The spread of slavery in the Asia–Pacific

Edited image courtesy of Flickr user Rookuzz..

We tend to think of ‘slavery’ as an archaic term. But the fact stands that slavery is still a significant issue in the contemporary world; both in the Asia–Pacific and more locally here in Australia. The problem may be widespread in our region but 2 December 2016—when the United Nations observed the ‘International Day for the Abolition of Slavery’—passed without stimulating much meaningful reflection.

The day marked the adoption of the United Nations Convention for the Suppression of the Traffic in Persons and of the Exploitation of the Prostitution of Others in 1949. Since that date, numerous international instruments to prevent slavery have entered into force. Those include the United Nations Convention against Transnational Organised Crime (2003) and its supplementary Protocol to Prevent, Suppress and Punish Trafficking in Persons, Especially Women and Children (2003) among others; both of which Australia has ratified.

Australia is known as a destination country for people trafficked from parts of Asia—Thailand, Republic of Korea and Malaysia alike. Australia has recorded instances of human trafficking and other slavery-like practices including servitude, forced labour and forced marriage. Historically, the numbers were made up predominantly by women in the sex industry. But interestingly enough, a shift over the past two years has seen a greater number of victims in the agriculture, construction, hospitality and cleaning industries. But even so—and while statistics grow significantly worse in the region—Australia has actually seen an improvement in the numbers, from an estimated 4,300 living in slavery in 2014 to 3,000 in 2016.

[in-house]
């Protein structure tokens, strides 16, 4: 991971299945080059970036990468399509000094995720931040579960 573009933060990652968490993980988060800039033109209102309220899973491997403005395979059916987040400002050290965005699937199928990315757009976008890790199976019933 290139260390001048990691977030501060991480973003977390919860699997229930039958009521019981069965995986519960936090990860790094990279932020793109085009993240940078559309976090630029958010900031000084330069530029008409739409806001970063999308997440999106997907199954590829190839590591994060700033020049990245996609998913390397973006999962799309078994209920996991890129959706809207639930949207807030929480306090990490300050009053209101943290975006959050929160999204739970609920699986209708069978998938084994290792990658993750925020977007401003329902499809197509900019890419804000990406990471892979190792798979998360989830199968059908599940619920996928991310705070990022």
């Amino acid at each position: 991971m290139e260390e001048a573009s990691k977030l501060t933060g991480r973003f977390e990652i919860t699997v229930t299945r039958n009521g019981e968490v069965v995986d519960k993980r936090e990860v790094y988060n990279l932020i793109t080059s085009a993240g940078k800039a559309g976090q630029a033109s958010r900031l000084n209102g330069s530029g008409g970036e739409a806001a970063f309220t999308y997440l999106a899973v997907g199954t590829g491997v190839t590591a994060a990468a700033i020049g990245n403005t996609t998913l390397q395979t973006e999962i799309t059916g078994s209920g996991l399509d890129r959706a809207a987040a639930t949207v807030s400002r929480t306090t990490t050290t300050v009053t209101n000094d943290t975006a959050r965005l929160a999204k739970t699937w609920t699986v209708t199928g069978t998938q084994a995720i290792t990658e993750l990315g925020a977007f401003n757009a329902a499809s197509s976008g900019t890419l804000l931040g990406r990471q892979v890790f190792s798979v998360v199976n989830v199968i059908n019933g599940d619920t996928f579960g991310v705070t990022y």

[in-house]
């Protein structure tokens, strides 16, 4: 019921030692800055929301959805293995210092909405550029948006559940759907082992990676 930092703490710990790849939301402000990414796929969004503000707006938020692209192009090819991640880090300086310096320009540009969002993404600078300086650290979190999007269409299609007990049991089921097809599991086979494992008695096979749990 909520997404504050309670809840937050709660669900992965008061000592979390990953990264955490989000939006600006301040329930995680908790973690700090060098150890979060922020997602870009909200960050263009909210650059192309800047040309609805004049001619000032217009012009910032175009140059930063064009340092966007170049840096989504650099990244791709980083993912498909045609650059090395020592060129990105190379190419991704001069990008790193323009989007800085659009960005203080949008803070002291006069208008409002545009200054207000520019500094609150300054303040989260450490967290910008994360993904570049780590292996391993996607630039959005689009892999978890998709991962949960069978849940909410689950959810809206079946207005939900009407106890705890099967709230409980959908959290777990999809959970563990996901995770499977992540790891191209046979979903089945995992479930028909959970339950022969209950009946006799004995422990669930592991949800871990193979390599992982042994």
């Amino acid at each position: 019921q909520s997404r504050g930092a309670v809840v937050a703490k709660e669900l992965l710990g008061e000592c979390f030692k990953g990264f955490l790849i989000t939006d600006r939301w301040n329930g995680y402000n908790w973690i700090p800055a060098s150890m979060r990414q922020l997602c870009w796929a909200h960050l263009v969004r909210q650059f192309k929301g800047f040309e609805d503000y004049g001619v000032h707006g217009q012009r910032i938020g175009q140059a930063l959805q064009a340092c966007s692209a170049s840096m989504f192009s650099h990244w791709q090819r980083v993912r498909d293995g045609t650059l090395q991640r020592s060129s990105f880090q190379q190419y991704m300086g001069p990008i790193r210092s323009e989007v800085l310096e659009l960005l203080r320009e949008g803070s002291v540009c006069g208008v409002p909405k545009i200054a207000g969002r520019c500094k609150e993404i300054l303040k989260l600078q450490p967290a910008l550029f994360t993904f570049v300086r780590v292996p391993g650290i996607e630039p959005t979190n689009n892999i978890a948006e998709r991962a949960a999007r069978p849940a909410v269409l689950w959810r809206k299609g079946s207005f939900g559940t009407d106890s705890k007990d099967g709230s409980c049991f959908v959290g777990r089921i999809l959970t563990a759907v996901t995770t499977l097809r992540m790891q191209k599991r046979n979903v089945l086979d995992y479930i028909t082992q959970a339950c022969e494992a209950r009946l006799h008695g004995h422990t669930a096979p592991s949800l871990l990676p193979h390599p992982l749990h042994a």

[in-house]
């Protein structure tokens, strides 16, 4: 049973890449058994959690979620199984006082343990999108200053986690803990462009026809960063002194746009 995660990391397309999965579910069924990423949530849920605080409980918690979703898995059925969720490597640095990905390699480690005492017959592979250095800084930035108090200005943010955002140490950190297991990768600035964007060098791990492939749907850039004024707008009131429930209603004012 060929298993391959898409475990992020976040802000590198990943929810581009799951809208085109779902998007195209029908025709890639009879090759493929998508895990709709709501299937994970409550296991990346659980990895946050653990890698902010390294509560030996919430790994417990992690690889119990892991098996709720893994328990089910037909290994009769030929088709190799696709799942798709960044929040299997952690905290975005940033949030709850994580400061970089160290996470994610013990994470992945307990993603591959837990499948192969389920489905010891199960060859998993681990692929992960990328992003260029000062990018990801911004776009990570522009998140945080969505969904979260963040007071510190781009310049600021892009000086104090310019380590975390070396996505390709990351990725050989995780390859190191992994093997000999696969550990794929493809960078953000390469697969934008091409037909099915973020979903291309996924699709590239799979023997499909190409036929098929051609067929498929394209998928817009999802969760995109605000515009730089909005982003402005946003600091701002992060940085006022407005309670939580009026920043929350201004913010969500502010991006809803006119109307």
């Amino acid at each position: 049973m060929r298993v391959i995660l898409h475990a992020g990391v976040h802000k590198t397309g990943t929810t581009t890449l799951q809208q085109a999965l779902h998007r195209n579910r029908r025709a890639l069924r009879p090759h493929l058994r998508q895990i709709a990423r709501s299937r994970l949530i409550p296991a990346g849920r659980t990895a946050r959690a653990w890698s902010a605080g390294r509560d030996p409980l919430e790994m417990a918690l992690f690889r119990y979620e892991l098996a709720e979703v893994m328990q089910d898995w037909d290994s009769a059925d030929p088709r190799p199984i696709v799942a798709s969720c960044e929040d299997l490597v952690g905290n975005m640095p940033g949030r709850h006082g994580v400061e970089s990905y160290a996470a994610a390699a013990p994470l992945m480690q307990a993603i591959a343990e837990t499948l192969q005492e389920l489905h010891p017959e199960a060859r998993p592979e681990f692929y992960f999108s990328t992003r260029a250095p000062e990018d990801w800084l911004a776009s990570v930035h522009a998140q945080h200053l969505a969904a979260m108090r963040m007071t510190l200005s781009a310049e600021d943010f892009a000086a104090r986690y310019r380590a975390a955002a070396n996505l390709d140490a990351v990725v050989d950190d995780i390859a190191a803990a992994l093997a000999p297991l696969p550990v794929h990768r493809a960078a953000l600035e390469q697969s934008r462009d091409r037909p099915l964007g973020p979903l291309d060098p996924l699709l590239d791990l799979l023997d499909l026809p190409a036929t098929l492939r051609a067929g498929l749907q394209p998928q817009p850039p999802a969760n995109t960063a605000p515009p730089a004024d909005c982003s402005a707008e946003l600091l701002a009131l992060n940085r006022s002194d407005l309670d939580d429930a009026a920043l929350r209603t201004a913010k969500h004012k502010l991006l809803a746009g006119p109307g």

Looking to the Asia–Pacific more broadly, no country is free from the effects of slavery and the numbers are alarming. According to The Global Slavery Index, the region holds a stunning two thirds—approximately 30 million people—of the estimated global 45.8 million enslaved people. Forced labour, child soldiers, forced begging, sexual exploitation and forced marriage were all identified forms of slavery across the region. In absolute terms, China and India have the highest number of people living in slavery. But when considering the estimated percentage of a population in slavery, the biggest culprits in the region are North Korea, Cambodia and India. Worse still, the situation is only deteriorating, with numbers on the rise since 2014 when the estimated number living in slavery in the region was 23 million.

The trends primarily mirror the lack of solutions to address the root of the problem in the region—namely, labour exploitation in supply chains of food production, garment and technology industries. In 2012 the ILO estimated there to be 20.9 million forced labourers globally, with 56% in the Asia–Pacific alone. Those numbers are especially worrying for Australia, given that four of our top five import sources are Asia–Pacific countries; three of which—China, Republic of Korea and Thailand—boast poor track records of slavery